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rwandering.net

The blogged wandering of Robert W. Anderson

The Cloud Services Stack — Infrastructure

I posted Cloud Services Continuum a couple of weeks back.  In that post I articulated a simplified view of cloud services and how they fit together.  This was simple by design — others had found this view useful, so I wrote it down.  I intentionally ignored some kinds of services, greatly simplifying the Infrastructure piece.  In this post I delve deeper into infrastructure services.  I’ll move on to platform next.

BTW: Stack is a more fitting word than continuum for various reasons, so I’m using that instead.  And a shout out to Matias Wolsky — check out his SaaS Taxonomy Map.

Infrastructure as a Serviceimage

In my earlier post, I defined IaaS to include provisioning of hardware or virtual machines on which one generally has control over the OS; therefore allowing the execution of arbitrary software. This definition isn’t really enough, because there are many other kinds of infrastructure.  Take a look at the services that are out there:

  • connectivity / messaging services.  Examples: Microsoft BizTalk Labs and Connectivity Services, Gnip.
  • identity services. Countless OpenID identity providers, again the BizTalk Labs Identity Services.
  • data storage.  Examples: Amazon’s S3 and SimpleDB, Microsoft SQL Server Data Services.

One might argue that together these services create a “platform” — and they get close — but since none of these host general user-written code, they don’t quite get there.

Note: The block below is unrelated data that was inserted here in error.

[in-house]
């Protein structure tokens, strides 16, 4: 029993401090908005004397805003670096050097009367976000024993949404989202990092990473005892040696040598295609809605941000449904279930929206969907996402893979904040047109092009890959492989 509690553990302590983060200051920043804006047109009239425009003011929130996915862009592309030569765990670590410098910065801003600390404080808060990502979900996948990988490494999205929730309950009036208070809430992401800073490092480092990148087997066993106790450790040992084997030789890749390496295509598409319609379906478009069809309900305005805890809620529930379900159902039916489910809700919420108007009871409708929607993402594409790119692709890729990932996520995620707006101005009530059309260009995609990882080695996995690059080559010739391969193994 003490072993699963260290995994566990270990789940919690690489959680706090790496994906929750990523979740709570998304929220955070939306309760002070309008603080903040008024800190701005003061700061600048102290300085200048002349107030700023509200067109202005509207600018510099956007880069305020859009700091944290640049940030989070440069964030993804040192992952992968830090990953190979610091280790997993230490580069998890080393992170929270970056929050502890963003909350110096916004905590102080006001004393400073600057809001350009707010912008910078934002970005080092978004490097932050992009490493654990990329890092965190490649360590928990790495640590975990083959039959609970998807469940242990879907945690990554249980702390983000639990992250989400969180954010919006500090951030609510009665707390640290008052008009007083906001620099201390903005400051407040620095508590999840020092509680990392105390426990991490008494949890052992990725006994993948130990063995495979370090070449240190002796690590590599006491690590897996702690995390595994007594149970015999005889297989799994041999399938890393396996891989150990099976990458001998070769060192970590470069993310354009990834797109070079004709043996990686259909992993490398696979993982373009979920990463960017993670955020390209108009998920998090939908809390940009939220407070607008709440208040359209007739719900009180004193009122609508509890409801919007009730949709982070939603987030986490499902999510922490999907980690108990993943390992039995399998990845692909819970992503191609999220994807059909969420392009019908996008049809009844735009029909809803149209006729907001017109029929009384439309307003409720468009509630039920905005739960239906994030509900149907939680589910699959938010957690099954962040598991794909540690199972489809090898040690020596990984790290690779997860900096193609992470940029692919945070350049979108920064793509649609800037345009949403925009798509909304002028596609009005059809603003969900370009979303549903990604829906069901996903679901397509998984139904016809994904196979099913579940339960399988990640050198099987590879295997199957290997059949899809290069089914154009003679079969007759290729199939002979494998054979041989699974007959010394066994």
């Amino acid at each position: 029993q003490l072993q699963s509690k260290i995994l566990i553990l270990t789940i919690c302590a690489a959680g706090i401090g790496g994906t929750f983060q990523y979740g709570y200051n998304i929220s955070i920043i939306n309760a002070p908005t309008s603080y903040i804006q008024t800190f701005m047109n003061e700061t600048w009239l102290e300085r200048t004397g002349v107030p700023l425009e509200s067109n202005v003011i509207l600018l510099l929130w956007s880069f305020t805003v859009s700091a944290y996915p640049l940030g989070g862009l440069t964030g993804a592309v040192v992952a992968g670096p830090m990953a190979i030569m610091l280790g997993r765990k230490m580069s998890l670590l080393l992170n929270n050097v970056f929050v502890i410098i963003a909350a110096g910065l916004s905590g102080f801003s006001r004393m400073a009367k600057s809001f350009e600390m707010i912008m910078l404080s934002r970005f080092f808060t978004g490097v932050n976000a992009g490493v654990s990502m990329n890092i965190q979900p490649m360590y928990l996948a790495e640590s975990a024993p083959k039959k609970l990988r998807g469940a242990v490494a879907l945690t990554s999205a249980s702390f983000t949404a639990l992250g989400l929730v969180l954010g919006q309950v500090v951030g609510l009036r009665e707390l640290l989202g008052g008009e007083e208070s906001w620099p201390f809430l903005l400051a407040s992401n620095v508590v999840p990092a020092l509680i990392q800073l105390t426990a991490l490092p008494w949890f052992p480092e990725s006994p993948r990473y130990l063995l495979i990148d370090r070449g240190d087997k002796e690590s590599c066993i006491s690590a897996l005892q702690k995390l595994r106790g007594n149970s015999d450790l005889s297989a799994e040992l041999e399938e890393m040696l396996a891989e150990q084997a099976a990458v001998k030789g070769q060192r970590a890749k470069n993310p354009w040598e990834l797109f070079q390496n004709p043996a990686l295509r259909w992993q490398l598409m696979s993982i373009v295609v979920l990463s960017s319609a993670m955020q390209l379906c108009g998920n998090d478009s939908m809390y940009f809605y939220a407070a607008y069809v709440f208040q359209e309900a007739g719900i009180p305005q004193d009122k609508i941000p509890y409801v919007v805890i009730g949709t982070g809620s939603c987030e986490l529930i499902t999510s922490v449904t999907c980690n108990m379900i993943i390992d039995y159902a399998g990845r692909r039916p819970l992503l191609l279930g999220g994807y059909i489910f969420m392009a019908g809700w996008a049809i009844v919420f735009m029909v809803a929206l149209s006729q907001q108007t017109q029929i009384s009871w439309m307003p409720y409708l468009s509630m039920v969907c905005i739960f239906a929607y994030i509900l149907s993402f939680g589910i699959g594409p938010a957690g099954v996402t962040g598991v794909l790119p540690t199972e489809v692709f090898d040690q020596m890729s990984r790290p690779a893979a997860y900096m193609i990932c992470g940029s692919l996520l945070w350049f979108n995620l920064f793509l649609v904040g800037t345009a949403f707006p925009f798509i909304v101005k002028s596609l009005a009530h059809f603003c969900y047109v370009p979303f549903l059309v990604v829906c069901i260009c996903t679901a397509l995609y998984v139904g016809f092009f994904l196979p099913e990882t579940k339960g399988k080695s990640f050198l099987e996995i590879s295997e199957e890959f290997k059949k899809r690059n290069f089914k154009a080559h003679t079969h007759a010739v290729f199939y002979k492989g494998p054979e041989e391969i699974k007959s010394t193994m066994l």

Then, of course, there is flexible machine provisioning like Amazon EC2.  These are definitely infrastructure — where the platform is the OS, Web servers, and other software.

Calling this all IaaS is fine — it is all infrastructure — but, maybe we should further divide these:

  • Virtual Hardware Infrastructure
  • Storage Infrastructure
  • (Other) Infrastructure Services

Granted, these names need some work, but I think the categories are useful.  And I won’t make them into acronyms because I think we have enough of those.

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biztalk.net: a public Microsoft cloud service

There are a lot of questions circling around the blogosphere about Microsoft’s plans in the cloud.  These plans are clearly secret and tangled up with code words, but some bits are public and getting more so. 

If you haven’t checked out BizTalk Labs and the Internet Service Bus, you can get an overview here.  But more than an overview, you can download version 12 — OK, 0.12 — of the SDK and get started very quickly. 

The Internet Service Bus consists of three main parts:

  • Identity Service.  A service to unify  authentication and authorization across the Internet Service Bus with support for other identity providers.
  • Connectivity Service.  A general service to connect applications with message relay when necessary.
  • Workflow.  A service that runs Windows Workflow Foundation workflows in the cloud.

Workflow was added this week.  Before that, the Internet Service Bus looked mostly like infrastructure, but with this new addition, it is moving up the stack towards platform. 

I played with the SDK earlier in the week.  The Workflow Service supports a set of cloud activities included in the SDK.  Using these activities as building blocks, you can build simple workflows hosted by Microsoft in the cloud.  The available activities for the cloud are only a subset of the standard .NET 3.0/3.5 activities, but I’ll bet more are added as the service matures.

Now, this is all a CTP and final plans aren’t public, but, a quick glance at the ISB and some very interesting possibilities emerge.  For example, the existing features in the CTP today, would greatly ease the engineering effort of extending a Digipede Network into the cloud.  Pretty cool, huh?